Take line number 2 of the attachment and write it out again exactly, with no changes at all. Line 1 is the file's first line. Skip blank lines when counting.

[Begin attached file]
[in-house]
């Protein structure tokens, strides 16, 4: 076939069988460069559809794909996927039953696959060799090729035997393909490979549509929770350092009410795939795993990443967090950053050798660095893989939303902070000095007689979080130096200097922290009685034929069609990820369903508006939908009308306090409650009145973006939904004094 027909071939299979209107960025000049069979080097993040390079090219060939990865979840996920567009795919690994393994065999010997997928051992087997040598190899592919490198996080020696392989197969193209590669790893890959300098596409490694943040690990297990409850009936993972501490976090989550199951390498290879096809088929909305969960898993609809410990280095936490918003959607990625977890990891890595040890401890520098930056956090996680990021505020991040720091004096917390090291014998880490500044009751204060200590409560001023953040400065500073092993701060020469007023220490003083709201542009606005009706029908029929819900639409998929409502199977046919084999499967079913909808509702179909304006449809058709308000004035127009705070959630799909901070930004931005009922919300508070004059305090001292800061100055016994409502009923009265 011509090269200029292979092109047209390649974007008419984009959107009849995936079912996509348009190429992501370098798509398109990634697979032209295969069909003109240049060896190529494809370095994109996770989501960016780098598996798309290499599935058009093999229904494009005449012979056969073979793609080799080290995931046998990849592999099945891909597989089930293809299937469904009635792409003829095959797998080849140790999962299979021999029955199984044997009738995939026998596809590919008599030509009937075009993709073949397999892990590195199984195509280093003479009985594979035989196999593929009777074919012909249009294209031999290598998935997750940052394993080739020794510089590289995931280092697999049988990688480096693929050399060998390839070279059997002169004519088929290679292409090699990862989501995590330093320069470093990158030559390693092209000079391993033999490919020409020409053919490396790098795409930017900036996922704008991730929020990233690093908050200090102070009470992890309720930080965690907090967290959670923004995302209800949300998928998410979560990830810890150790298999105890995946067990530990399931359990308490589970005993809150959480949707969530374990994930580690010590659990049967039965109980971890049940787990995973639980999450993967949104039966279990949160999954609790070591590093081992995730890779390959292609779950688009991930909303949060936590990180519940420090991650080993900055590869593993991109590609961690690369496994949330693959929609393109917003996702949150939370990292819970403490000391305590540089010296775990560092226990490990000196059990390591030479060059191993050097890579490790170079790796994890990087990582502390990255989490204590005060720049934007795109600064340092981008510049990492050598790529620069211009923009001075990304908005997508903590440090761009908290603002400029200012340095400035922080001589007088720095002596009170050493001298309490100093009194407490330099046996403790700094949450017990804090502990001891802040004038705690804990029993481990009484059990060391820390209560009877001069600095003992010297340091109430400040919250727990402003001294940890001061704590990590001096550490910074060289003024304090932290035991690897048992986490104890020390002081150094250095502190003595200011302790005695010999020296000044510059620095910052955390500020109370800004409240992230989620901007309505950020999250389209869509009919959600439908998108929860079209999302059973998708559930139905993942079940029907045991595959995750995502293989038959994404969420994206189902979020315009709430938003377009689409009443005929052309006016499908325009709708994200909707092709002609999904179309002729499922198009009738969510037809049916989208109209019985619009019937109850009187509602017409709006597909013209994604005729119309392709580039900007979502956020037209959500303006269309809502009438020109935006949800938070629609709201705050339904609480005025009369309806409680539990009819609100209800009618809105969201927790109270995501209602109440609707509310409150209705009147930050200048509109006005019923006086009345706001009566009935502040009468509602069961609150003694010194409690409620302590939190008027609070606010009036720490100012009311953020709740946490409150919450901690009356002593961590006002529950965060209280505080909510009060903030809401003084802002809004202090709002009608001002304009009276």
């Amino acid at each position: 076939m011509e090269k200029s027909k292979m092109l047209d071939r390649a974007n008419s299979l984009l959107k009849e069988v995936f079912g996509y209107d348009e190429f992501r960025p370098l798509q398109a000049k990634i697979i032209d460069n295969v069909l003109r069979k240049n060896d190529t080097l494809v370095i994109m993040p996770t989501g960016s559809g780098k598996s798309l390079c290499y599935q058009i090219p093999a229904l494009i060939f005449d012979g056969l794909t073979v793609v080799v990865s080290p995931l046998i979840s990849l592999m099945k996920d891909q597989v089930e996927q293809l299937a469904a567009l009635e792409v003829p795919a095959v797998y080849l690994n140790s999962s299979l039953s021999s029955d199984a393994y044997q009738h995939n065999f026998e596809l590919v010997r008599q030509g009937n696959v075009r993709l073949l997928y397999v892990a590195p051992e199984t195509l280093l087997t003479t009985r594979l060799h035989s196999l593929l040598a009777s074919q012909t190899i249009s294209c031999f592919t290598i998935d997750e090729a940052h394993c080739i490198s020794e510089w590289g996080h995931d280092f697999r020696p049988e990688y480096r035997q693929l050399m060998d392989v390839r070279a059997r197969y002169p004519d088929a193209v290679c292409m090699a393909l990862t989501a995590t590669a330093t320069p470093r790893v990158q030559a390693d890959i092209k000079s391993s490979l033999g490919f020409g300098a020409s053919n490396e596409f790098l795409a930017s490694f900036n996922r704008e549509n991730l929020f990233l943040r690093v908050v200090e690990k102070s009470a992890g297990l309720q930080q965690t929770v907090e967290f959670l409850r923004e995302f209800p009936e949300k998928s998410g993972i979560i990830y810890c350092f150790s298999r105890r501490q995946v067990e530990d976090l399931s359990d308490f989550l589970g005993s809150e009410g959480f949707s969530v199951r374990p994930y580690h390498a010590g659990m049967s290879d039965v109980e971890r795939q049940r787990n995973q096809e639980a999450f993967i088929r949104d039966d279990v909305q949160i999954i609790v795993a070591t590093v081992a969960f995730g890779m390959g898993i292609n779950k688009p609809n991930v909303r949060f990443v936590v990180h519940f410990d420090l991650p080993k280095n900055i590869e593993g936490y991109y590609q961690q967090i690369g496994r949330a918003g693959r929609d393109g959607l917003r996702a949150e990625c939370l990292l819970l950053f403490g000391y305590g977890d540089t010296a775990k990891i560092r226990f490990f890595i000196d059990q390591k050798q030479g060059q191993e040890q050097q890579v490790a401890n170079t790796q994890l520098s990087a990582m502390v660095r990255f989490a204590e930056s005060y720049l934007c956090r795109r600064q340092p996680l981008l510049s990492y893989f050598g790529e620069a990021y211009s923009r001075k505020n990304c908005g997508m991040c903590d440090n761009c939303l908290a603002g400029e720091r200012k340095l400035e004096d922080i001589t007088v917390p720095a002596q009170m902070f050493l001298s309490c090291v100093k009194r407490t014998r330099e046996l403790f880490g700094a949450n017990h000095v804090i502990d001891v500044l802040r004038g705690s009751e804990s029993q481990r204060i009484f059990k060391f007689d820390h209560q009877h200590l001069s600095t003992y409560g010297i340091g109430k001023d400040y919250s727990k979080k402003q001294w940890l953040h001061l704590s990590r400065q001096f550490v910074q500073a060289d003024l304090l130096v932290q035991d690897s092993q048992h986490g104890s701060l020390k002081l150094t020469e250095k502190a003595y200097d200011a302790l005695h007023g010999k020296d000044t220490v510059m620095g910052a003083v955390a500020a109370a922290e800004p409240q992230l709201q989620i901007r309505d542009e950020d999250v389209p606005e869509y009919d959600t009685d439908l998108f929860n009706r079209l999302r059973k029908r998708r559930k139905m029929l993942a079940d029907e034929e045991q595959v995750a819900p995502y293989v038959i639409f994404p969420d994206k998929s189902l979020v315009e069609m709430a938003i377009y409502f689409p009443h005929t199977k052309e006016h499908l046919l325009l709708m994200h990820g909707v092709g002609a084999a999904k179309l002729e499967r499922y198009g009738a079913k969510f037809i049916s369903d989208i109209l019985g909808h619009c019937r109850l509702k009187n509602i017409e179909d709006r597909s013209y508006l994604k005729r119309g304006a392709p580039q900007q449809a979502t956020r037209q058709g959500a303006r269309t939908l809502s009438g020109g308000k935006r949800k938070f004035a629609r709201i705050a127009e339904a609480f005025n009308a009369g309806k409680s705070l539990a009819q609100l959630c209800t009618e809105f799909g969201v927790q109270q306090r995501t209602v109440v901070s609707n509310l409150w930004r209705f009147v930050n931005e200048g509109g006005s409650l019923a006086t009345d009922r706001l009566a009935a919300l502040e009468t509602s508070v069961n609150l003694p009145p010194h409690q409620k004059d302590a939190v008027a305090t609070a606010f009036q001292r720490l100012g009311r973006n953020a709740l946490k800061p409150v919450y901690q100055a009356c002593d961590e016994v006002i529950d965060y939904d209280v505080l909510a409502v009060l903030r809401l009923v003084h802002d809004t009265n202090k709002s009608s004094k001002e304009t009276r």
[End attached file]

């Protein structure tokens, strides 16, 4: 076939069988460069559809794909996927039953696959060799090729035997393909490979549509929770350092009410795939795993990443967090950053050798660095893989939303902070000095007689979080130096200097922290009685034929069609990820369903508006939908009308306090409650009145973006939904004094 027909071939299979209107960025000049069979080097993040390079090219060939990865979840996920567009795919690994393994065999010997997928051992087997040598190899592919490198996080020696392989197969193209590669790893890959300098596409490694943040690990297990409850009936993972501490976090989550199951390498290879096809088929909305969960898993609809410990280095936490918003959607990625977890990891890595040890401890520098930056956090996680990021505020991040720091004096917390090291014998880490500044009751204060200590409560001023953040400065500073092993701060020469007023220490003083709201542009606005009706029908029929819900639409998929409502199977046919084999499967079913909808509702179909304006449809058709308000004035127009705070959630799909901070930004931005009922919300508070004059305090001292800061100055016994409502009923009265 011509090269200029292979092109047209390649974007008419984009959107009849995936079912996509348009190429992501370098798509398109990634697979032209295969069909003109240049060896190529494809370095994109996770989501960016780098598996798309290499599935058009093999229904494009005449012979056969073979793609080799080290995931046998990849592999099945891909597989089930293809299937469904009635792409003829095959797998080849140790999962299979021999029955199984044997009738995939026998596809590919008599030509009937075009993709073949397999892990590195199984195509280093003479009985594979035989196999593929009777074919012909249009294209031999290598998935997750940052394993080739020794510089590289995931280092697999049988990688480096693929050399060998390839070279059997002169004519088929290679292409090699990862989501995590330093320069470093990158030559390693092209000079391993033999490919020409020409053919490396790098795409930017900036996922704008991730929020990233690093908050200090102070009470992890309720930080965690907090967290959670923004995302209800949300998928998410979560990830810890150790298999105890995946067990530990399931359990308490589970005993809150959480949707969530374990994930580690010590659990049967039965109980971890049940787990995973639980999450993967949104039966279990949160999954609790070591590093081992995730890779390959292609779950688009991930909303949060936590990180519940420090991650080993900055590869593993991109590609961690690369496994949330693959929609393109917003996702949150939370990292819970403490000391305590540089010296775990560092226990490990000196059990390591030479060059191993050097890579490790170079790796994890990087990582502390990255989490204590005060720049934007795109600064340092981008510049990492050598790529620069211009923009001075990304908005997508903590440090761009908290603002400029200012340095400035922080001589007088720095002596009170050493001298309490100093009194407490330099046996403790700094949450017990804090502990001891802040004038705690804990029993481990009484059990060391820390209560009877001069600095003992010297340091109430400040919250727990402003001294940890001061704590990590001096550490910074060289003024304090932290035991690897048992986490104890020390002081150094250095502190003595200011302790005695010999020296000044510059620095910052955390500020109370800004409240992230989620901007309505950020999250389209869509009919959600439908998108929860079209999302059973998708559930139905993942079940029907045991595959995750995502293989038959994404969420994206189902979020315009709430938003377009689409009443005929052309006016499908325009709708994200909707092709002609999904179309002729499922198009009738969510037809049916989208109209019985619009019937109850009187509602017409709006597909013209994604005729119309392709580039900007979502956020037209959500303006269309809502009438020109935006949800938070629609709201705050339904609480005025009369309806409680539990009819609100209800009618809105969201927790109270995501209602109440609707509310409150209705009147930050200048509109006005019923006086009345706001009566009935502040009468509602069961609150003694010194409690409620302590939190008027609070606010009036720490100012009311953020709740946490409150919450901690009356002593961590006002529950965060209280505080909510009060903030809401003084802002809004202090709002009608001002304009009276």